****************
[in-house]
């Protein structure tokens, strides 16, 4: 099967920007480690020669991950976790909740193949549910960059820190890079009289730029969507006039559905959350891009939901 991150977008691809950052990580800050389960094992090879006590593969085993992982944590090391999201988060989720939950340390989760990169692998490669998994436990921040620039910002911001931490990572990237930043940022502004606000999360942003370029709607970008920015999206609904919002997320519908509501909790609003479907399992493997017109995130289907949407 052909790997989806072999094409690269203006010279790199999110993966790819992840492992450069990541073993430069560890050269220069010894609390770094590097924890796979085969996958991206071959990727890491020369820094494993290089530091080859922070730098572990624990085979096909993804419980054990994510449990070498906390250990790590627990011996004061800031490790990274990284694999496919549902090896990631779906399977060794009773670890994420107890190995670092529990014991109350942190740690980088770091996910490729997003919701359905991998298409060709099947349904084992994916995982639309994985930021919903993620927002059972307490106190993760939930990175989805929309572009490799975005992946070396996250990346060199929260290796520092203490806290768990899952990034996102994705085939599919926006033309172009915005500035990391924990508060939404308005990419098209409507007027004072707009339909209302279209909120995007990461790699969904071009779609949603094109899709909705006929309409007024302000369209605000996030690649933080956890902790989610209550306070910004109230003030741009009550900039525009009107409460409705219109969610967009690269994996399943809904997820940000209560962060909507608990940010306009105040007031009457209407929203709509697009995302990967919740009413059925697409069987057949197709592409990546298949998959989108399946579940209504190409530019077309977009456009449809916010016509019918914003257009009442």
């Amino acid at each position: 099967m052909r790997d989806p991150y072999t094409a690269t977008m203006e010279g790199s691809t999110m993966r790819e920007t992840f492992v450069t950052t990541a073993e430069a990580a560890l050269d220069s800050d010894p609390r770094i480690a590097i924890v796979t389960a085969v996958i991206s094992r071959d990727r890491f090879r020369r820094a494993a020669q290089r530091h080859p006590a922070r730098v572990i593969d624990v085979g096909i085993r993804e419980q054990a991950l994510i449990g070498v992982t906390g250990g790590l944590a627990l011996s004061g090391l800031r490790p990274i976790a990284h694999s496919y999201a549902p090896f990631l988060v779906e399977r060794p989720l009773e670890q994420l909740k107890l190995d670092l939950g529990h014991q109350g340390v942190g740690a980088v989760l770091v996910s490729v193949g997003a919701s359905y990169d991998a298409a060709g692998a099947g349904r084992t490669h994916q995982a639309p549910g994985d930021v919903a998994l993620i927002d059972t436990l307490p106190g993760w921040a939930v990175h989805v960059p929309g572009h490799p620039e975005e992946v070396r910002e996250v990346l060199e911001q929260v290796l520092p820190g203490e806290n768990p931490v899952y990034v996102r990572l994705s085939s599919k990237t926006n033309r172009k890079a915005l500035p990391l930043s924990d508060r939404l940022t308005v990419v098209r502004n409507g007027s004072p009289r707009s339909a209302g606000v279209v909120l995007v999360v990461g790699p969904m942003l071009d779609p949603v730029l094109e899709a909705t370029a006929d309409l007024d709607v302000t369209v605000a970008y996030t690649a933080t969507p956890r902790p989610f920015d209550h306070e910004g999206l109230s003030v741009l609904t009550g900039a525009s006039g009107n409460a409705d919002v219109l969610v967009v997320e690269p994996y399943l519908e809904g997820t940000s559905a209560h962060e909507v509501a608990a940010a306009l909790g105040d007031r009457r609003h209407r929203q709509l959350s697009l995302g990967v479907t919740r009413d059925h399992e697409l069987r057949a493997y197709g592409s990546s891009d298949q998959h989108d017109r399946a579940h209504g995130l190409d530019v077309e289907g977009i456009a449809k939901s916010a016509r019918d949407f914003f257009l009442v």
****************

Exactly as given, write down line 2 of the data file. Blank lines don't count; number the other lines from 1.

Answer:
């Protein structure tokens, strides 16, 4: 099967920007480690020669991950976790909740193949549910960059820190890079009289730029969507006039559905959350891009939901 991150977008691809950052990580800050389960094992090879006590593969085993992982944590090391999201988060989720939950340390989760990169692998490669998994436990921040620039910002911001931490990572990237930043940022502004606000999360942003370029709607970008920015999206609904919002997320519908509501909790609003479907399992493997017109995130289907949407 052909790997989806072999094409690269203006010279790199999110993966790819992840492992450069990541073993430069560890050269220069010894609390770094590097924890796979085969996958991206071959990727890491020369820094494993290089530091080859922070730098572990624990085979096909993804419980054990994510449990070498906390250990790590627990011996004061800031490790990274990284694999496919549902090896990631779906399977060794009773670890994420107890190995670092529990014991109350942190740690980088770091996910490729997003919701359905991998298409060709099947349904084992994916995982639309994985930021919903993620927002059972307490106190993760939930990175989805929309572009490799975005992946070396996250990346060199929260290796520092203490806290768990899952990034996102994705085939599919926006033309172009915005500035990391924990508060939404308005990419098209409507007027004072707009339909209302279209909120995007990461790699969904071009779609949603094109899709909705006929309409007024302000369209605000996030690649933080956890902790989610209550306070910004109230003030741009009550900039525009009107409460409705219109969610967009690269994996399943809904997820940000209560962060909507608990940010306009105040007031009457209407929203709509697009995302990967919740009413059925697409069987057949197709592409990546298949998959989108399946579940209504190409530019077309977009456009449809916010016509019918914003257009009442």